Tag: anonymous

Um… thanks?

On the surface, there doesn’t seem to be much of a Latino connection to the Charlie Hebdo attacks. Oh of course, civilized people everywhere — regardless of color, creed, ethnicity or religion — are horrified and outraged.

notafriad
And as a writer who has received hate mail (but thankfully no death threats), I’m in solidarity with those who were targeted for expressing their opinions, even if those opinions were occasionally loathsome.

But again, I didn’t see a clear relationship to Hispanics — at least until I caught this nugget on an internet message board from a commentator who inexplicably wished to remain anonymous:

“I never thought I would be grateful for our illegal immigrants. But at least the Mexicans sneaking across our border are Catholics, not Muslims. And they only steal jobs and welfare. They don’t blow shit up.”

That’s high praise indeed. I’m sure we can look forward to more thoughtful analysis like this in the future.

Now if you’ll excuse me, I have to get back to helping Mexicans steal jobs and welfare. But remember, we don’t blow shit up.

 


TNG

A year ago (actually, 16 months ago), I became a father.

I have purposely avoided writing too much about my son because that gets into, shall we say, less modest territory (the kid is awesome!).

In addition to my desire to avoid being a braggart, I also presumed that the last thing people want to read is another blogger ranting about how his/her kid is a supergenuis who will cure cancer and solve climate change before hitting kindergarten. Basically, it doesn’t make for good posts.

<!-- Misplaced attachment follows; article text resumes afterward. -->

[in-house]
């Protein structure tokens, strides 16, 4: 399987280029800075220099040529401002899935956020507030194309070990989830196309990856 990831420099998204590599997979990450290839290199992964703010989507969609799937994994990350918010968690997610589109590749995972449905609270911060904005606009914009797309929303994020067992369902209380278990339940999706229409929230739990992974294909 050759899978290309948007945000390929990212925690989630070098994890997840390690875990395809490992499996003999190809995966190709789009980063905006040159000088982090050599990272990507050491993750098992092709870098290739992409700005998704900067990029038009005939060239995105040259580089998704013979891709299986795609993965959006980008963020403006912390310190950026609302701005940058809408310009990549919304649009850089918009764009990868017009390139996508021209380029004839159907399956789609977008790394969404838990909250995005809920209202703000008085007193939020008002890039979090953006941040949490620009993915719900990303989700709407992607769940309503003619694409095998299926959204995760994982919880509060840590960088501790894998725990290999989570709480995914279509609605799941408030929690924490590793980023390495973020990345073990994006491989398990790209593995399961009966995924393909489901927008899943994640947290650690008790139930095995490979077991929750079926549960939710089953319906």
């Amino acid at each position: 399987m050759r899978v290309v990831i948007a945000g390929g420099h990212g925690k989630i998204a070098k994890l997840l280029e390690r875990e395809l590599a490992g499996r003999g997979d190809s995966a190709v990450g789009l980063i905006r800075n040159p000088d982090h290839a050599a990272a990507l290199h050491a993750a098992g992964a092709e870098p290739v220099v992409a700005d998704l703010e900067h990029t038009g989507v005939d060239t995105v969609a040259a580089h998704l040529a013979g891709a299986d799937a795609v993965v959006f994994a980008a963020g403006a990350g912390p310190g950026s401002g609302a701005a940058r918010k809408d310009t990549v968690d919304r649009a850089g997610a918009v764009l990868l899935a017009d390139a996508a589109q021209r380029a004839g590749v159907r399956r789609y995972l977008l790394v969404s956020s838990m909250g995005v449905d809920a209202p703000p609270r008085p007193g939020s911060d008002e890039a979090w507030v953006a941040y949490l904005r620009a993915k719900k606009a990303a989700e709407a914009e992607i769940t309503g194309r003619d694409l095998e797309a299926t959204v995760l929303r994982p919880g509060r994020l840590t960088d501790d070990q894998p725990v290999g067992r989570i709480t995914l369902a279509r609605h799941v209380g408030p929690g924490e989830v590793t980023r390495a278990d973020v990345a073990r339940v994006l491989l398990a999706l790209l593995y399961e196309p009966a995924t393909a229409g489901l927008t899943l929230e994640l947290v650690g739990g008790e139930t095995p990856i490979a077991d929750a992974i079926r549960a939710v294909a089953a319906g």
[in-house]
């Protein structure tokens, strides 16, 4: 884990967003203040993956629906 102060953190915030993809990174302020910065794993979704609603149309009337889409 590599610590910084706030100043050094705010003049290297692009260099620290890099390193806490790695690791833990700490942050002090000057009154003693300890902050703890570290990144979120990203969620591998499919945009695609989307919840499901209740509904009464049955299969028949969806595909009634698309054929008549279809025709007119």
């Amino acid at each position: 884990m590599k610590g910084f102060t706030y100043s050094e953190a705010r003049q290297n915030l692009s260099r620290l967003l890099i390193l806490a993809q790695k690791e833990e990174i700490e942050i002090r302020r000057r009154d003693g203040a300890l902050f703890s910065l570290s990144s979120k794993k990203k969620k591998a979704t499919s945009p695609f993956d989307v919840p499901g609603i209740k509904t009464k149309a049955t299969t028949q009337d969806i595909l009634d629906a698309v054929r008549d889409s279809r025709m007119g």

Also, there’s something a little creepy about putting your kid’s personal life out there on the internet, no matter how innocuous or anonymous.

So for all those reasons, you have not heard much about the little guy. Still, I will mention that my wife and I recently took him back to the Midwest to meet his extended family.

At one point, Cousin #3, ace photographer, took a picture of my son, my mom, my grandma, and me. The shot captured four generations, which I imagine is a pretty rare image.

The photo also captured the direct line from a tiny village in El Salvador to a bustling metropolis in America. And it will serve as reminder to my son that no matter what he accomplishes, and no matter how comfortable his life is, he should remember that he is descended from people who walked dirt roads barefoot, and who still have ties to a poor country that, except for a little bit of luck, could have been his home.

With hope, this will serve as a lesson in humbleness for him.

dirt road

But of course, he doesn’t really need it, because the kid is awesome.


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